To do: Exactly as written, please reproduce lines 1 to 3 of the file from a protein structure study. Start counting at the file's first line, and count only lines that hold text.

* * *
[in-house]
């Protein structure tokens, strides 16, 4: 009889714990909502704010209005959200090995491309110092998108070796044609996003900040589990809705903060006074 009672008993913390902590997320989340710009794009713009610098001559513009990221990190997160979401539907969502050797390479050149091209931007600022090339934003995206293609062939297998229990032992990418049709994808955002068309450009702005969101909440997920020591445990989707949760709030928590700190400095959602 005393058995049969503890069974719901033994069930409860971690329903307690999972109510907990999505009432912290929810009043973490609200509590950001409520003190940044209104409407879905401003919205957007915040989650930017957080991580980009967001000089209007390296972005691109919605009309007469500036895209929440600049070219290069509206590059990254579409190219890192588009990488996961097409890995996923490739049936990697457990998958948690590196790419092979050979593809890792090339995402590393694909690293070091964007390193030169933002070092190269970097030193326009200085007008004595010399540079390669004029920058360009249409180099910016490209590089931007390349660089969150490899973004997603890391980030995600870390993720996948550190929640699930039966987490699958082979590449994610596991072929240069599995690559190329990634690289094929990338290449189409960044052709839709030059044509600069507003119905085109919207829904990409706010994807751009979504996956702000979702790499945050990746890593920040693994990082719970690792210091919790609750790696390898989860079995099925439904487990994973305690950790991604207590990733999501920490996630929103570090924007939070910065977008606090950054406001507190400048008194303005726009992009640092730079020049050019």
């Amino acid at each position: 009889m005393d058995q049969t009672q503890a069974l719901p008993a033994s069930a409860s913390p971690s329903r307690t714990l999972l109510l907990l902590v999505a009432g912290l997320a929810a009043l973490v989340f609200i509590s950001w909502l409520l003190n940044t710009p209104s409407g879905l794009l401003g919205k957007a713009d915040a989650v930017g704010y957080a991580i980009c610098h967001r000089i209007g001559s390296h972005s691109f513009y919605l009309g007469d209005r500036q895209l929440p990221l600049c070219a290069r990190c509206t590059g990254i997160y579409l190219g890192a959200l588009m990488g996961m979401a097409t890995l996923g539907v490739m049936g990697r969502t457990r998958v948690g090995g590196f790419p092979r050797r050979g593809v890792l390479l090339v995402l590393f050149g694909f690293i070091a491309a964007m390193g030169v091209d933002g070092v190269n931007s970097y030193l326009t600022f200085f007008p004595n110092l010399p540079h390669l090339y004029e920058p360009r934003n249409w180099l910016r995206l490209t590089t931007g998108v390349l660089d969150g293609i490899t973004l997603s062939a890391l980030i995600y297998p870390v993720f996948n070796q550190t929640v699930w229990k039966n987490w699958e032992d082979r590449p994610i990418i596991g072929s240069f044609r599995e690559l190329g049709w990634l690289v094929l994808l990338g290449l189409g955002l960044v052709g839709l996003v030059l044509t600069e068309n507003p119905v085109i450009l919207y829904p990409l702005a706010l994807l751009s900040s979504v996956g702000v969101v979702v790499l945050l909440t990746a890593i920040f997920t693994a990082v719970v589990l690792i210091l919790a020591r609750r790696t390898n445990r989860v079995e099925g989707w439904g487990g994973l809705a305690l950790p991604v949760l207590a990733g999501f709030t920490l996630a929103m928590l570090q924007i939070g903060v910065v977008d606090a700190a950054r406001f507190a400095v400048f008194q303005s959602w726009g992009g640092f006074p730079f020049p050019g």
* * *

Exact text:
[in-house]
């Protein structure tokens, strides 16, 4: 009889714990909502704010209005959200090995491309110092998108070796044609996003900040589990809705903060006074 009672008993913390902590997320989340710009794009713009610098001559513009990221990190997160979401539907969502050797390479050149091209931007600022090339934003995206293609062939297998229990032992990418049709994808955002068309450009702005969101909440997920020591445990989707949760709030928590700190400095959602 005393058995049969503890069974719901033994069930409860971690329903307690999972109510907990999505009432912290929810009043973490609200509590950001409520003190940044209104409407879905401003919205957007915040989650930017957080991580980009967001000089209007390296972005691109919605009309007469500036895209929440600049070219290069509206590059990254579409190219890192588009990488996961097409890995996923490739049936990697457990998958948690590196790419092979050979593809890792090339995402590393694909690293070091964007390193030169933002070092190269970097030193326009200085007008004595010399540079390669004029920058360009249409180099910016490209590089931007390349660089969150490899973004997603890391980030995600870390993720996948550190929640699930039966987490699958082979590449994610596991072929240069599995690559190329990634690289094929990338290449189409960044052709839709030059044509600069507003119905085109919207829904990409706010994807751009979504996956702000979702790499945050990746890593920040693994990082719970690792210091919790609750790696390898989860079995099925439904487990994973305690950790991604207590990733999501920490996630929103570090924007939070910065977008606090950054406001507190400048008194303005726009992009640092730079020049050019």
């Amino acid at each position: 009889m005393d058995q049969t009672q503890a069974l719901p008993a033994s069930a409860s913390p971690s329903r307690t714990l999972l109510l907990l902590v999505a009432g912290l997320a929810a009043l973490v989340f609200i509590s950001w909502l409520l003190n940044t710009p209104s409407g879905l794009l401003g919205k957007a713009d915040a989650v930017g704010y957080a991580i980009c610098h967001r000089i209007g001559s390296h972005s691109f513009y919605l009309g007469d209005r500036q895209l929440p990221l600049c070219a290069r990190c509206t590059g990254i997160y579409l190219g890192a959200l588009m990488g996961m979401a097409t890995l996923g539907v490739m049936g990697r969502t457990r998958v948690g090995g590196f790419p092979r050797r050979g593809v890792l390479l090339v995402l590393f050149g694909f690293i070091a491309a964007m390193g030169v091209d933002g070092v190269n931007s970097y030193l326009t600022f200085f007008p004595n110092l010399p540079h390669l090339y004029e920058p360009r934003n249409w180099l910016r995206l490209t590089t931007g998108v390349l660089d969150g293609i490899t973004l997603s062939a890391l980030i995600y297998p870390v993720f996948n070796q550190t929640v699930w229990k039966n987490w699958e032992d082979r590449p994610i990418i596991g072929s240069f044609r599995e690559l190329g049709w990634l690289v094929l994808l990338g290449l189409g955002l960044v052709g839709l996003v030059l044509t600069e068309n507003p119905v085109i450009l919207y829904p990409l702005a706010l994807l751009s900040s979504v996956g702000v969101v979702v790499l945050l909440t990746a890593i920040f997920t693994a990082v719970v589990l690792i210091l919790a020591r609750r790696t390898n445990r989860v079995e099925g989707w439904g487990g994973l809705a305690l950790p991604v949760l207590a990733g999501f709030t920490l996630a929103m928590l570090q924007i939070g903060v910065v977008d606090a700190a950054r406001f507190a400095v400048f008194q303005s959602w726009g992009g640092f006074p730079f020049p050019g």